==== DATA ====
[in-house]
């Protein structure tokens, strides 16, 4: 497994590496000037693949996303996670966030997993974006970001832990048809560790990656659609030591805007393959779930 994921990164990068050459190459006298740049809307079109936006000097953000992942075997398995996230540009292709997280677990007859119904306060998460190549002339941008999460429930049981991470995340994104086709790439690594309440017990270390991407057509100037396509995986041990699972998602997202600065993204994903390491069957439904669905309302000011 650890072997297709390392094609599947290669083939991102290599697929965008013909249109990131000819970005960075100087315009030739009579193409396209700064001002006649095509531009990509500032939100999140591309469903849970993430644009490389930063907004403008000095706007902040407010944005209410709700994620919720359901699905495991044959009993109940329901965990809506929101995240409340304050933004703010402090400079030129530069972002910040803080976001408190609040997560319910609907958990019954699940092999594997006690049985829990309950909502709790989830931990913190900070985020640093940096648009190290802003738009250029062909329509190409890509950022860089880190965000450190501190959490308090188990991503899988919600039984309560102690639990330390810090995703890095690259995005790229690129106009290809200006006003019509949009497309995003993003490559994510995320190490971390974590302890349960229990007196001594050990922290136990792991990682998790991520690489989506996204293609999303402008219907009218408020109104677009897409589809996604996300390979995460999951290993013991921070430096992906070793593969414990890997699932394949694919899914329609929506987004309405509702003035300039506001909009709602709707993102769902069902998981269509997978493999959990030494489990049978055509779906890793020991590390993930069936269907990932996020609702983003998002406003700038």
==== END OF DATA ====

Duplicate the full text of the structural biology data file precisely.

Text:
[in-house]
């Protein structure tokens, strides 16, 4: 497994590496000037693949996303996670966030997993974006970001832990048809560790990656659609030591805007393959779930 994921990164990068050459190459006298740049809307079109936006000097953000992942075997398995996230540009292709997280677990007859119904306060998460190549002339941008999460429930049981991470995340994104086709790439690594309440017990270390991407057509100037396509995986041990699972998602997202600065993204994903390491069957439904669905309302000011 650890072997297709390392094609599947290669083939991102290599697929965008013909249109990131000819970005960075100087315009030739009579193409396209700064001002006649095509531009990509500032939100999140591309469903849970993430644009490389930063907004403008000095706007902040407010944005209410709700994620919720359901699905495991044959009993109940329901965990809506929101995240409340304050933004703010402090400079030129530069972002910040803080976001408190609040997560319910609907958990019954699940092999594997006690049985829990309950909502709790989830931990913190900070985020640093940096648009190290802003738009250029062909329509190409890509950022860089880190965000450190501190959490308090188990991503899988919600039984309560102690639990330390810090995703890095690259995005790229690129106009290809200006006003019509949009497309995003993003490559994510995320190490971390974590302890349960229990007196001594050990922290136990792991990682998790991520690489989506996204293609999303402008219907009218408020109104677009897409589809996604996300390979995460999951290993013991921070430096992906070793593969414990890997699932394949694919899914329609929506987004309405509702003035300039506001909009709602709707993102769902069902998981269509997978493999959990030494489990049978055509779906890793020991590390993930069936269907990932996020609702983003998002406003700038």